Paolo Di Canio attempting to unite team at Sunderland reveals Simon Mignolet
Italian replaced Martin O'Neill
Wednesday 10 April 2013
Sunderland goalkeeper Simon Mignolet revealed new manager Paolo Di Canio has spent his first days at the club attempting to build a team on and off the pitch.
The Italian inherited a squad bereft of confidence after an eight-game winless run which has propelled them to the brink of the Barclays Premier League's bottom three, but saw signs of the spirit they will need to rescue themselves in Sunday's 2-1 defeat at Chelsea.
That will have to come to the fore in this weekend's derby trip to Newcastle if they are to arrest their slump and work to ensure it does is ongoing both on the training pitch and inside the four walls of the Academy of Light.
Mignolet said: "The thing he wants us to do is he wants us to do everything as a group.
"He wants us to be all together as a unit, so if we go out on to the training pitch, he wants us to go out all together and if we eat, he wants us to eat all together and I think that's a good thing.
"It's similar to what I know with the Belgian national team, how we do it in Europe. I think he brought that over from Italy, probably.
"He wants us to do everything together, just the same as his tactical work he does on the pitch.
"He wants us to move as a group, as a unit and he wants us to win games not by individuals, but as a whole team."
Di Canio's efforts to make his mark will inevitably mean change on Wearside, and he has already suggested that fitness levels are not what he would have expected.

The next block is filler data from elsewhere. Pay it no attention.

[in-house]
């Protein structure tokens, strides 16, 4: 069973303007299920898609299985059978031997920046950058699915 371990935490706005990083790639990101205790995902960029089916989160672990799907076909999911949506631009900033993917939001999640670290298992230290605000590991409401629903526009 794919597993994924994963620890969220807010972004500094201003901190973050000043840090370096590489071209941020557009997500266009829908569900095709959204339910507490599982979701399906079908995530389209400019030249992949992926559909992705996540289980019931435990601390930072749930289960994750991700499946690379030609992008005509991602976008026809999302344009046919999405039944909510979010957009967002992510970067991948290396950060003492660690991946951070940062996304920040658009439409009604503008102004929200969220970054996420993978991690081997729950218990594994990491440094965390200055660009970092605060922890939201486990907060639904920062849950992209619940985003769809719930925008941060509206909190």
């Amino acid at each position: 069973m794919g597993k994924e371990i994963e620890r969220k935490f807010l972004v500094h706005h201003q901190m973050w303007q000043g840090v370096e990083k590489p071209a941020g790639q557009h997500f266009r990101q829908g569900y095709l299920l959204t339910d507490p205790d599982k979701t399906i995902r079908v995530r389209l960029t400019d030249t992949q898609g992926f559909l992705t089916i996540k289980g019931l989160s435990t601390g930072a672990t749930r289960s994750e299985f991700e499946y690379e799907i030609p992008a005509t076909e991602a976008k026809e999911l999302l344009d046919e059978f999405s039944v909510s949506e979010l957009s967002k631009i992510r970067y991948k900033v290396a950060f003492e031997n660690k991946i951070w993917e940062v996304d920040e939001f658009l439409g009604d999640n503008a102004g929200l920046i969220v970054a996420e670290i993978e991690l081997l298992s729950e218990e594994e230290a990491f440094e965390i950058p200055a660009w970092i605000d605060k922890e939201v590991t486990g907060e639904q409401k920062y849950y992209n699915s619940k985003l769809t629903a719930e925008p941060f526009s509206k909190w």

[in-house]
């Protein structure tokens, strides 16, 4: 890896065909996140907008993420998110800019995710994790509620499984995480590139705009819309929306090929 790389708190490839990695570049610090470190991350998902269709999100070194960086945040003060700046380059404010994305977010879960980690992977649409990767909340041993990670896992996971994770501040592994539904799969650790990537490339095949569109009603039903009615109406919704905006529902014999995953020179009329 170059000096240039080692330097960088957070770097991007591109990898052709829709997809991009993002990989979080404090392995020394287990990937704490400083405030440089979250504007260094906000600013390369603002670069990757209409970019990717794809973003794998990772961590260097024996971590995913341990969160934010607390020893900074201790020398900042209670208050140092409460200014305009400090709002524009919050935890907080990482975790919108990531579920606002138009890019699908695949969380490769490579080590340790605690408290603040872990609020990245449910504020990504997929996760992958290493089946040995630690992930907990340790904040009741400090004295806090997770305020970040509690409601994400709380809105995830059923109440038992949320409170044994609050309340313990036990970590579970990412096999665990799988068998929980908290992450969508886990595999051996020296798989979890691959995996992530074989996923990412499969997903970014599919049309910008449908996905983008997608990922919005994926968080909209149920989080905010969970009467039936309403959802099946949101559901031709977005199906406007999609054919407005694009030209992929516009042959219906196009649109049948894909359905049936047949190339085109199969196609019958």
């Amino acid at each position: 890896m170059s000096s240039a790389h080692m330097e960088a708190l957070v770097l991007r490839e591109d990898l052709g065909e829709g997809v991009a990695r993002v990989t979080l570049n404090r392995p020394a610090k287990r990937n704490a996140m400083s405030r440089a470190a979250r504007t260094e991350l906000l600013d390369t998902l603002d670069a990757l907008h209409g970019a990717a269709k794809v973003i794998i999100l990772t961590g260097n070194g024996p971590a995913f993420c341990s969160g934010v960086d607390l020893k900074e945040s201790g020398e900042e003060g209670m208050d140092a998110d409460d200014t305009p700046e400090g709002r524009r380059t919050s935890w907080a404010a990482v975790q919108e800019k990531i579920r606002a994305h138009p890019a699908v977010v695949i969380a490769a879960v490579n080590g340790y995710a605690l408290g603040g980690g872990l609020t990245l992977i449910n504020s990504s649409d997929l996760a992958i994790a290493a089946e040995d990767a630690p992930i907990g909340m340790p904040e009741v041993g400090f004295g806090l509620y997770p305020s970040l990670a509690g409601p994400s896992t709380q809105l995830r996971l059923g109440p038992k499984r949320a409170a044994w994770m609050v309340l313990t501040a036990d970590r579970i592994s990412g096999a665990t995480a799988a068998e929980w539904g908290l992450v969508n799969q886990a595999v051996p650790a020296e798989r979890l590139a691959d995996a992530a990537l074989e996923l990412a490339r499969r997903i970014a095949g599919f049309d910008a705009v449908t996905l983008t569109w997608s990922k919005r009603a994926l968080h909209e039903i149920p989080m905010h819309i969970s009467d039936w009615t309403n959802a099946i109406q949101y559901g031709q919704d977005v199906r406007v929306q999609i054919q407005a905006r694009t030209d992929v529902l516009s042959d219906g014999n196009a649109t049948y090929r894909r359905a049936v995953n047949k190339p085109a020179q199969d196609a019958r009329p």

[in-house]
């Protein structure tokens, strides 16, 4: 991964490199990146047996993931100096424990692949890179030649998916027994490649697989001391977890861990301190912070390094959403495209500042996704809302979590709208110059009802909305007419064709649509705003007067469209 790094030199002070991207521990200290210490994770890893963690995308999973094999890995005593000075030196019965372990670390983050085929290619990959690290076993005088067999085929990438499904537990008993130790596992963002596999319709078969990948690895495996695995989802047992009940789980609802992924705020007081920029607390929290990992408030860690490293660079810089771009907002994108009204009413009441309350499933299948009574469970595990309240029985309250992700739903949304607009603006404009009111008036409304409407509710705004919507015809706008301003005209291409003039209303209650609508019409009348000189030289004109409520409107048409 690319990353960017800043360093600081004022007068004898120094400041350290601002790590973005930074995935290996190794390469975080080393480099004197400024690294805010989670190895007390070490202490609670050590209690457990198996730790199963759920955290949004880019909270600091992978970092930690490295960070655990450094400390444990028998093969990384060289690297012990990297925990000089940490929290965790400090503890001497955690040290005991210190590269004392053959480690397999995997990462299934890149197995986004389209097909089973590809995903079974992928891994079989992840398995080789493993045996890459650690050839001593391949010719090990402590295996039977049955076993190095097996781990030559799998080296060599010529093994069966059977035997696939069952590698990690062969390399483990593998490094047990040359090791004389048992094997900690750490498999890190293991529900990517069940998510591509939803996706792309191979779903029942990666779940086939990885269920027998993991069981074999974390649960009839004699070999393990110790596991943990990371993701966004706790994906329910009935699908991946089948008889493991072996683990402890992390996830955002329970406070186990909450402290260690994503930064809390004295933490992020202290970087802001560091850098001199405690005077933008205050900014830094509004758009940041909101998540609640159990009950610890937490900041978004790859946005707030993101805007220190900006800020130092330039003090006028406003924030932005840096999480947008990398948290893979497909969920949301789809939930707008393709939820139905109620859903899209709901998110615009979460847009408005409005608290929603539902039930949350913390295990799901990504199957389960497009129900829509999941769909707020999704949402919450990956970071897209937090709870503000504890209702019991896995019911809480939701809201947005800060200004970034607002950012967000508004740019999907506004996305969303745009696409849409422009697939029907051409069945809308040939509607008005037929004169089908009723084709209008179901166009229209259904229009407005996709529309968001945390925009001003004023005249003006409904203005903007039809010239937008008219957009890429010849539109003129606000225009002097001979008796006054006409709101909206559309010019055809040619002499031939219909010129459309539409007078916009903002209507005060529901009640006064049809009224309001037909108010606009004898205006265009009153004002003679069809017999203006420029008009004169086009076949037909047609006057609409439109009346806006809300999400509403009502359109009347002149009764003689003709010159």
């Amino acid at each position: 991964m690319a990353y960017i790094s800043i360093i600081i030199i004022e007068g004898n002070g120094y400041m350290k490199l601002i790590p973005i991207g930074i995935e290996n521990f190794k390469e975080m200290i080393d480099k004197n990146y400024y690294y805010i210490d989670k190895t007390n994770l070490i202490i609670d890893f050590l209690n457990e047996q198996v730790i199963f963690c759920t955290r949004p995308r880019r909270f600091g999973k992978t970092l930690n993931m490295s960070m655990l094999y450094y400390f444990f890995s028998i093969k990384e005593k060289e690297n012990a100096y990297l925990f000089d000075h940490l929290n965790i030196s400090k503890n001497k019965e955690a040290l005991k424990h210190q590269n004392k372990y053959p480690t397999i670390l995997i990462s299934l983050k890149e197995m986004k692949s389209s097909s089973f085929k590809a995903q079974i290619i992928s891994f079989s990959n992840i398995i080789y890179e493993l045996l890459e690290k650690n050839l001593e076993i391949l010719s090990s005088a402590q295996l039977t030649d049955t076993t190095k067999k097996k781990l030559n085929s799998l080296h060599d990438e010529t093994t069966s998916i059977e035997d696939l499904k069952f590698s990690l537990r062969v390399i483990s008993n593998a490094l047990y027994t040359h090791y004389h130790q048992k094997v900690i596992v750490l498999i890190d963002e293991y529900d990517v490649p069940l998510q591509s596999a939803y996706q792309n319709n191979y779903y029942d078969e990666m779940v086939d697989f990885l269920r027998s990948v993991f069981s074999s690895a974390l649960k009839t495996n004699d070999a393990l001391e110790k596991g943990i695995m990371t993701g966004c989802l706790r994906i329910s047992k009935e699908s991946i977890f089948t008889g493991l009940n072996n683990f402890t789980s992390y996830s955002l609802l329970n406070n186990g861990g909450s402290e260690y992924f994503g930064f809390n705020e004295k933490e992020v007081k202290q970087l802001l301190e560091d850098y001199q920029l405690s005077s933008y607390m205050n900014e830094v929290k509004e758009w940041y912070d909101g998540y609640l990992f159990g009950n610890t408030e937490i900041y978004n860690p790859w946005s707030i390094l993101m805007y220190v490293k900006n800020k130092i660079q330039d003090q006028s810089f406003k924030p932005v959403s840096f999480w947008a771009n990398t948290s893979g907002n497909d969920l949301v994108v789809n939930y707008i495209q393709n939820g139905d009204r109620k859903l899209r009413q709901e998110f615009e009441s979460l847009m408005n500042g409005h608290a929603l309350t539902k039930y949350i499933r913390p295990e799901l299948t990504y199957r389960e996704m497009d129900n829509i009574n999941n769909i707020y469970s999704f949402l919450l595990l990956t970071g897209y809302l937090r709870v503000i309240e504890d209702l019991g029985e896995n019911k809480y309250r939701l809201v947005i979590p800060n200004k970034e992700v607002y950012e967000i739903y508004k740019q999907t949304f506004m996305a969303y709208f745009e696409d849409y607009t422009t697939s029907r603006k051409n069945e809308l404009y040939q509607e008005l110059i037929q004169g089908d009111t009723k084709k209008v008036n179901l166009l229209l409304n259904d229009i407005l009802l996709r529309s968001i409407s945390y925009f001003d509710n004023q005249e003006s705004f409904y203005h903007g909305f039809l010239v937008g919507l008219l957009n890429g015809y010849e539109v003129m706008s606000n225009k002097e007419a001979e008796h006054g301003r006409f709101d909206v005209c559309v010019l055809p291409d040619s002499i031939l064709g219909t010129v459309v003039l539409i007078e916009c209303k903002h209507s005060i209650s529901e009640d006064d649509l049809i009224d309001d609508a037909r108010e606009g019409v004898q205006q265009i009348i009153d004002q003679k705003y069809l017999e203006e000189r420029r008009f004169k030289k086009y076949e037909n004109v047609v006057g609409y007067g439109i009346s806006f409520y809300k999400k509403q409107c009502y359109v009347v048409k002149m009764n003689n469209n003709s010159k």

O'Neill's successor arrived with his own coaching staff too and Mignolet and his fellow goalkeepers are now adapting to life working under new coach Domenico Doardo.
Mignolet said: "I had the same when Steve Bruce left the club as well. When Seamus [McDonagh] came in, we worked well together. Now Domenico has come in.
"In the first week, you have to adapt to each other and you have to learn what his thoughts are and he what your thoughts are.
"But for me personally, I am not the most difficult guy, I think, to work with, so we adapted fairly easily to each other and we got to know each other a lot better in the first week and let's hope he can teach me a lot of stuff."
There could have been a language barrier between the Belgium international and the Italian coach, but that has proved not to be an issue.
Mignolet said: "He (Doardo) speaks English, so it's fine to understand each other and I understand a bit of Italian, so in case something is needed, he can say it in Italian and hopefully I will understand him."
And why are 'southern' ways of speaking spreading north?
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